A whistle-stop tour of British history in the EU demonstrated the changing nature of the relationship between the UK and the EU. Adonis was able to conjure up a nostalgia for a forgotten past. This wasn’t the faux past that populists lament losing, but the late 70s and early 80s, when Britain was not just part of the EU but a leader, on a civilising and democratic mission, looking for opportunities not threats.

We also got a view of Adonis’ own character and politics beyond Brexit. He quoted extensively from Roy Jenkins’ diaries with references to his time in Brussels, giving the audience a good laugh as they recognised familiar places and events.

Looking to what might happen next, Adonis spoke of the ‘Sherlock Holmes principle’; once all impossible options are eliminated, we are forced to have hope. In the end, many left this year’s John Fitzmaurice lecture with a bit more optimism about the future.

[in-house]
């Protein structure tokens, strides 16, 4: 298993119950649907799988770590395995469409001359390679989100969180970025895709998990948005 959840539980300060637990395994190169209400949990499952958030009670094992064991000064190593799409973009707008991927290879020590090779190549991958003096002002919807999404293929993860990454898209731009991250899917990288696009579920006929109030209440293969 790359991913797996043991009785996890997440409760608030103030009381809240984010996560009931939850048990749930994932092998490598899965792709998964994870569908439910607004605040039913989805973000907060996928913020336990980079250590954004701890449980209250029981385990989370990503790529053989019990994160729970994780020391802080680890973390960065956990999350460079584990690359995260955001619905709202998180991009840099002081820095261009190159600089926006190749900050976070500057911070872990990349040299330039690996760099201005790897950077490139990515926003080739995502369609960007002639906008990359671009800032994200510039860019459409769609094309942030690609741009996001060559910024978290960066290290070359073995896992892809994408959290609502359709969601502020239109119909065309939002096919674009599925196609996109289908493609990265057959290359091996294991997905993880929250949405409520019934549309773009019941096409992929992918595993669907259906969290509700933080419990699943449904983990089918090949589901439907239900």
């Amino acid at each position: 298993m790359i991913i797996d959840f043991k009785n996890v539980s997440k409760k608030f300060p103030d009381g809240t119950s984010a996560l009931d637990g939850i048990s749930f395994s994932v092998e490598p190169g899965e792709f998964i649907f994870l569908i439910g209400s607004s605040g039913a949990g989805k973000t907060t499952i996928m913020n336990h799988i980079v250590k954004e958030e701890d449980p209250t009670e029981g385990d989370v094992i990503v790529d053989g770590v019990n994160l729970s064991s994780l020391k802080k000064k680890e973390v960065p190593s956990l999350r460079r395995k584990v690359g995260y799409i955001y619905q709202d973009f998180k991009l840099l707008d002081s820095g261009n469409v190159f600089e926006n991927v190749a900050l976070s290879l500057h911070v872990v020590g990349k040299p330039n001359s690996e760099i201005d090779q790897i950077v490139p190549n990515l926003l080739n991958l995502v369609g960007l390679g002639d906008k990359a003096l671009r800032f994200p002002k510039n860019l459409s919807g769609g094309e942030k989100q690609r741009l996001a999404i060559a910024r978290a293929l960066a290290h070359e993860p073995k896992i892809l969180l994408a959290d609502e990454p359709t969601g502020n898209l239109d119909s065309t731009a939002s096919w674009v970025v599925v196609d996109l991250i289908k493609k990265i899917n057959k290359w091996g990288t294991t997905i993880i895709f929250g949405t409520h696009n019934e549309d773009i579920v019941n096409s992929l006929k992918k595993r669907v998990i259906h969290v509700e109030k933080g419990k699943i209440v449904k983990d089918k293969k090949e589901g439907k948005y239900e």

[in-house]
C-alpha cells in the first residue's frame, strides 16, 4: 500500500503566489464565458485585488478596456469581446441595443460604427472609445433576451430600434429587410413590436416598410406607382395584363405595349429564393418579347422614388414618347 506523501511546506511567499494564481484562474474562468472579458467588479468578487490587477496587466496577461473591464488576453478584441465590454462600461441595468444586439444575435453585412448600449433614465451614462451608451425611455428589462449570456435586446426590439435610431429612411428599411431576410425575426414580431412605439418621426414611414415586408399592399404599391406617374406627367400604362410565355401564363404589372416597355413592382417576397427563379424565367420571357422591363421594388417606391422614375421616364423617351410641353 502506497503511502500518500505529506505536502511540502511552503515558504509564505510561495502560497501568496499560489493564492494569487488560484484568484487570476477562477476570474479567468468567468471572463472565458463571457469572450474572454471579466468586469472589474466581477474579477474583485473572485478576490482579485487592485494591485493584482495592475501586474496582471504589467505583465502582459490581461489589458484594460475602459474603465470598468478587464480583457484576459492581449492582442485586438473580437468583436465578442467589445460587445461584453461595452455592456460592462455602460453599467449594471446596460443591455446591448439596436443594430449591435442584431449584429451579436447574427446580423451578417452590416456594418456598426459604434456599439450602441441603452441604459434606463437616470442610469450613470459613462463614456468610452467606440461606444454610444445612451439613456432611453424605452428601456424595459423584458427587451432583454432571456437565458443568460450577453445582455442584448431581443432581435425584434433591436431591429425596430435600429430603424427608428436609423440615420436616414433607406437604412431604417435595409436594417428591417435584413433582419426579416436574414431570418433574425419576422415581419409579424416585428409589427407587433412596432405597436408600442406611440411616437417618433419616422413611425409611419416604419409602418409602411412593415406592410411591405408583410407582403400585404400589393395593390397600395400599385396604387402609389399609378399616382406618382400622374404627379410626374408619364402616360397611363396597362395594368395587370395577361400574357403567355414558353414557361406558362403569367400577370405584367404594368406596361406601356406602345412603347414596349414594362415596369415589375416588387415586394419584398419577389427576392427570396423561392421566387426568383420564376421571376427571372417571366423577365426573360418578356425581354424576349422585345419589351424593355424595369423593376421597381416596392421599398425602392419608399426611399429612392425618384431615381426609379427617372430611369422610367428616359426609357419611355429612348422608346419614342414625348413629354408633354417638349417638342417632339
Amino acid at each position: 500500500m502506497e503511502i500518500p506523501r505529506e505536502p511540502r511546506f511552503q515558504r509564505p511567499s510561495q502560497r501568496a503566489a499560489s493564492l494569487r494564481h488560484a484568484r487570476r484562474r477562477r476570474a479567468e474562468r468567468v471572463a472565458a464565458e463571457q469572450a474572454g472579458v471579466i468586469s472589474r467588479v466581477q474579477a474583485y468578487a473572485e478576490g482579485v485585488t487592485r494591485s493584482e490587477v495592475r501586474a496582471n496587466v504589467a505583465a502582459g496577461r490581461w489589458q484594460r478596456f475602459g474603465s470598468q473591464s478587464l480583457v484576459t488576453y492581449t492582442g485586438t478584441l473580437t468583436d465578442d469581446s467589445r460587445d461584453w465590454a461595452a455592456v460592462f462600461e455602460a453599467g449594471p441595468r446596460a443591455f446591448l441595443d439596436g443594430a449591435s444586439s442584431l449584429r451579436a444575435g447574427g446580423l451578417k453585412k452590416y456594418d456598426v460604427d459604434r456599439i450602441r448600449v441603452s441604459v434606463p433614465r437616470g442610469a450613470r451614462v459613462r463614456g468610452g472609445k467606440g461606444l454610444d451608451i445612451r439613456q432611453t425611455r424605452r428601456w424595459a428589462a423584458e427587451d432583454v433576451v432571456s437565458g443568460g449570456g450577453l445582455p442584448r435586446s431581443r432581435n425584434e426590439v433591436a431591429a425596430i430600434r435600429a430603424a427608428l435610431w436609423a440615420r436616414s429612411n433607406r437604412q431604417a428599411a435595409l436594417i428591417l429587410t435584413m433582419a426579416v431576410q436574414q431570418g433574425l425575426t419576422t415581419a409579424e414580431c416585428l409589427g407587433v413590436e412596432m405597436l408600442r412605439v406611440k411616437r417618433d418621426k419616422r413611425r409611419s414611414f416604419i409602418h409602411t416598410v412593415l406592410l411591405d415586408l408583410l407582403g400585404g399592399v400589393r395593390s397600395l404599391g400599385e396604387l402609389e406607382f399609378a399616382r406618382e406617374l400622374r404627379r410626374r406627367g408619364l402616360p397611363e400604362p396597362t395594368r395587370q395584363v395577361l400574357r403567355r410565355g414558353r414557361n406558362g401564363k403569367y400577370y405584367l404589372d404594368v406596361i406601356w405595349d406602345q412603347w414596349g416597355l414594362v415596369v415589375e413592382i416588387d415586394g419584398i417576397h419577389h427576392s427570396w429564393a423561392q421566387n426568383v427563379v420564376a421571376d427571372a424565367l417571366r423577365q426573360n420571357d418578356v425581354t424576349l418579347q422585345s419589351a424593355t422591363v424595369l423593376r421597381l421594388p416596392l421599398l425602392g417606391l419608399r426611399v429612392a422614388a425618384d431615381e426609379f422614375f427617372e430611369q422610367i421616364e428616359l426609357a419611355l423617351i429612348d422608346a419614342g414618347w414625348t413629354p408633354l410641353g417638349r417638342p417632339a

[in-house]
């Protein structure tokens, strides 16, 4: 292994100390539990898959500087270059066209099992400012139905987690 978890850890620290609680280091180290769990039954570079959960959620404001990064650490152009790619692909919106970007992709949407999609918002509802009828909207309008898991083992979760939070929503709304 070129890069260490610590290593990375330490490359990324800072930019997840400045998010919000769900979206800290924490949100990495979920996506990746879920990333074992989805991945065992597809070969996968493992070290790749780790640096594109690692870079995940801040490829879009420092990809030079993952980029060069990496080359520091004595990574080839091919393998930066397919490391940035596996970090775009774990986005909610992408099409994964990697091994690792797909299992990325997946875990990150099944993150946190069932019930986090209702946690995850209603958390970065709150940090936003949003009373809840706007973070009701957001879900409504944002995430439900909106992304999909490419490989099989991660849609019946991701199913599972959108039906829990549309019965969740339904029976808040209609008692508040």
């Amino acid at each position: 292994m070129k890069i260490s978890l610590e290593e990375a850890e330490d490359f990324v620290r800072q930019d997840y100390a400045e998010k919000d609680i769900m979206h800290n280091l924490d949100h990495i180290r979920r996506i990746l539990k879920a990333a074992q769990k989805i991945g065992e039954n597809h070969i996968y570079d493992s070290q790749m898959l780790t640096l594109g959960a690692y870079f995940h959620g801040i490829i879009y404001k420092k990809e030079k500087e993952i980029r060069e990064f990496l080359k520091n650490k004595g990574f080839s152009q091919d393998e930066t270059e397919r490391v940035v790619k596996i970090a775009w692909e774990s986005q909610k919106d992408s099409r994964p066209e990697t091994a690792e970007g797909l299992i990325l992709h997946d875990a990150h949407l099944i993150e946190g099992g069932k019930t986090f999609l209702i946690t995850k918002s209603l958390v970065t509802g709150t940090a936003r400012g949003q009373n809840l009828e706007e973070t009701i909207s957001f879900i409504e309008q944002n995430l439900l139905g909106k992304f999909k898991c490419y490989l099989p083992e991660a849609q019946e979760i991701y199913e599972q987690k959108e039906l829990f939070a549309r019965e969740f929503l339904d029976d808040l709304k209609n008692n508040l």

About the John Fitzmaurice Lecture

John Fitzmaurice was an administrator, academic and writer, and a founding father of Brussels Labour. He was an author of numerous books and articles on politics, as well as an official at the European Commission and a lecturer at the Université Libre de Bruxelles.

In memory of John, and his unique contribution to democracy, socialism and Europe, Brussels Labour established an annual lecture around these themes, inviting a leading figure from the Left in Europe.